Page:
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Deconstructing Decisions to Initiate, Maintain, or Discontinue Adjuvant Endocrine Therapy in Breast Cancer Survivors: A Mixed-Methods Study

Shirley M. Bluethmann

Caitlin C. Murphy

Jasmin A. Tiro

Michelle Mollica

Sally W. Vernon

Leona Kay Bartholomew

breast cancer survivors, side effects, adjuvant endocrine therapy, survivorship care, symptoms
ONF 2017, 44(3), E101-E110. DOI: 10.1188/17.ONF.E101-E110

Purpose/Objectives: Adjuvant endocrine therapy (AET) has been shown to improve survival in hormone receptor–positive breast cancer survivors, but as many as half do not complete recommended treatment. Management of medication-related side effects and engagement with providers are two potentially modifiable factors, but their associations with adherence are not well understood. The aims were to build on survey results to qualitatively explore survivors’ experiences with prescribed AET to (a) describe appraisal and management of AET side effects and (b) deconstruct decisions to initiate, discontinue, or maintain AET.

Research Approach: The authors used a mixed-methods explanatory sequence research design with a qualitative emphasis.

Setting: Survivors were recruited from a clinical cancer registry maintained at the University of Texas Southwestern Medical Center, which includes the Harold C. Simmons Comprehensive Cancer Center (National Cancer Institute–designated), in Dallas.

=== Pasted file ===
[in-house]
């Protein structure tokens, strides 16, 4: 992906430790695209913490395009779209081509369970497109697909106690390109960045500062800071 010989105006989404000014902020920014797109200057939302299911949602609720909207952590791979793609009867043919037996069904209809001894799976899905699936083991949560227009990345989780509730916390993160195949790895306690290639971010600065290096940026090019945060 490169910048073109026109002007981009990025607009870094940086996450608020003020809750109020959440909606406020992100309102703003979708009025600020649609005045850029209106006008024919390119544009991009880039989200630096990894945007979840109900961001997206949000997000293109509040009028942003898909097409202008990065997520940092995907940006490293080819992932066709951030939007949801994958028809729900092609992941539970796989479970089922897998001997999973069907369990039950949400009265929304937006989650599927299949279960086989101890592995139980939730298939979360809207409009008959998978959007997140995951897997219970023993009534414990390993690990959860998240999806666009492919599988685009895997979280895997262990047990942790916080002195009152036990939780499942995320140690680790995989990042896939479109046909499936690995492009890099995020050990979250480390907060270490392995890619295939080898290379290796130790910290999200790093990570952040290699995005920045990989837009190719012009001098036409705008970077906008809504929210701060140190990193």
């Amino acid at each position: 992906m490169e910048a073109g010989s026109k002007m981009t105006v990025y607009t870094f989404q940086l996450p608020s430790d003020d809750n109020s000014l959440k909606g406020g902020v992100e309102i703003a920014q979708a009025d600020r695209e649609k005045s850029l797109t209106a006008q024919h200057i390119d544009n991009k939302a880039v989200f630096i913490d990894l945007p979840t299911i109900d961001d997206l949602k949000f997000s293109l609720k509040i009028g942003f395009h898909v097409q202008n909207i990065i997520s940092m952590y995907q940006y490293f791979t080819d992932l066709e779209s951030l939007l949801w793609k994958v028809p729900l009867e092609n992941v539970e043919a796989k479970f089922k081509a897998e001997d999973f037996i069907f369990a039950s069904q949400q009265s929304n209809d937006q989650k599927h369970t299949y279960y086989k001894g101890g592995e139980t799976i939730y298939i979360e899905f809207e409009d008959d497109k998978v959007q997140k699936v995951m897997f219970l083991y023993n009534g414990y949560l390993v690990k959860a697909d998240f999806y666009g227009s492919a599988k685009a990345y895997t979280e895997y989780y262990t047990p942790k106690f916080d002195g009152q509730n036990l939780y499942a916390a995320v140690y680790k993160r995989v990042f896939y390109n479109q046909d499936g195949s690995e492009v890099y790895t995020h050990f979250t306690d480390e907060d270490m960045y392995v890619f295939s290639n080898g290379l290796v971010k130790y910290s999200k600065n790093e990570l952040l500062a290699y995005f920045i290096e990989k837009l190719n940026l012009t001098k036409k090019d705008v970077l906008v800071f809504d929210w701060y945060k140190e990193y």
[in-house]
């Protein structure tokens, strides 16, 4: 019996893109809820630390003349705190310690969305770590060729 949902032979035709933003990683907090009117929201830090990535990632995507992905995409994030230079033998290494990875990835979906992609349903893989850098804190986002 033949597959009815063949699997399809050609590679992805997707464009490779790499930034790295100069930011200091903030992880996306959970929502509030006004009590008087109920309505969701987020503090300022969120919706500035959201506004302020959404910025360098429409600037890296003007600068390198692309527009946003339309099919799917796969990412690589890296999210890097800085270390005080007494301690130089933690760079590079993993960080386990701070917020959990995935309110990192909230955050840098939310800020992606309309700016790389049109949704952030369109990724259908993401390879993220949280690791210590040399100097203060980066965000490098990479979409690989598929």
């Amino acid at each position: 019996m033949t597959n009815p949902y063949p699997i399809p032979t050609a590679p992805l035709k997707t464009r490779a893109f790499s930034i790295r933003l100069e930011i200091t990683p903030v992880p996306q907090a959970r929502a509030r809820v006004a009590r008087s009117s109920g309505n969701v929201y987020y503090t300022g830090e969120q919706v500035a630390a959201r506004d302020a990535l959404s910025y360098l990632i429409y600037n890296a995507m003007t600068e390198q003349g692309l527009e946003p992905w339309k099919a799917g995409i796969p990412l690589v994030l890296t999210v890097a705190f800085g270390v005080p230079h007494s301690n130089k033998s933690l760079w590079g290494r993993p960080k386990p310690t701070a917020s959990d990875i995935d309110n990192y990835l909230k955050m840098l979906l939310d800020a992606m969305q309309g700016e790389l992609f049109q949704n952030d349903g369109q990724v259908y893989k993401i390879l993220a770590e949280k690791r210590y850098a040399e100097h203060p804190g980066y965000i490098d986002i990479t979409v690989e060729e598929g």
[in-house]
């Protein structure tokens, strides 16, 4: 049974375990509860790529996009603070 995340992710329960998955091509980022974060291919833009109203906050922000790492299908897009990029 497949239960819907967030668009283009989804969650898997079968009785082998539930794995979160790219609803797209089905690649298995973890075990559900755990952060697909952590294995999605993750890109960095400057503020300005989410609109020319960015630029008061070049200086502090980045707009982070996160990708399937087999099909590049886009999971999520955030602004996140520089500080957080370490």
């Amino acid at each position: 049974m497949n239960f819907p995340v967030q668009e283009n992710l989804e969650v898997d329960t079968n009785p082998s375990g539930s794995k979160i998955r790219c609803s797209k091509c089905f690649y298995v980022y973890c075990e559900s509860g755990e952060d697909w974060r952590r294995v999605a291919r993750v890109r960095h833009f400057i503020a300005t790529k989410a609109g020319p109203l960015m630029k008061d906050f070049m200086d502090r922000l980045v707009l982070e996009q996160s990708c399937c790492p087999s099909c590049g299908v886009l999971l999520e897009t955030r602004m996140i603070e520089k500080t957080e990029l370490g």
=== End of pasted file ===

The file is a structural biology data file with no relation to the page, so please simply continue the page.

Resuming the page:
Participants: 452 survivors completed a survey, and 30 took part in telephone interviews.

Methodologic Approach: Qualitative methods were used in which the authors recorded and transcribed interviews for analysis and used open coding to reduce data into themes.

Findings: Among adherent survivors, the themes of tolerance of side effects and perseverance were strong. Nonadherent survivors expressed more difficulty managing side effects and perceived fewer benefits when side effects were bothersome. The most common side effects mentioned by all survivors were menopausal symptoms and joint pain; less common side effects were cognitive decline and cardiac distress. Some sought advice from their oncology team. Nonadherent survivors appeared initially motivated to maintain AET but identified a tolerance limit for side effects after which a provider’s recommendation was less influential in their decision to maintain or discontinue AET.

Interpretation: This study elucidated adherence as a complex continuum of behaviors, appraisals, and decision points. These insights may be particularly useful in counseling survivors taking AET and promoting timely delivery of clinical interventions to enhance adherence.

Implications for Nursing: Nurses should be involved in the planning and implementation of clinical interventions to manage side effects and other barriers to AET adherence.

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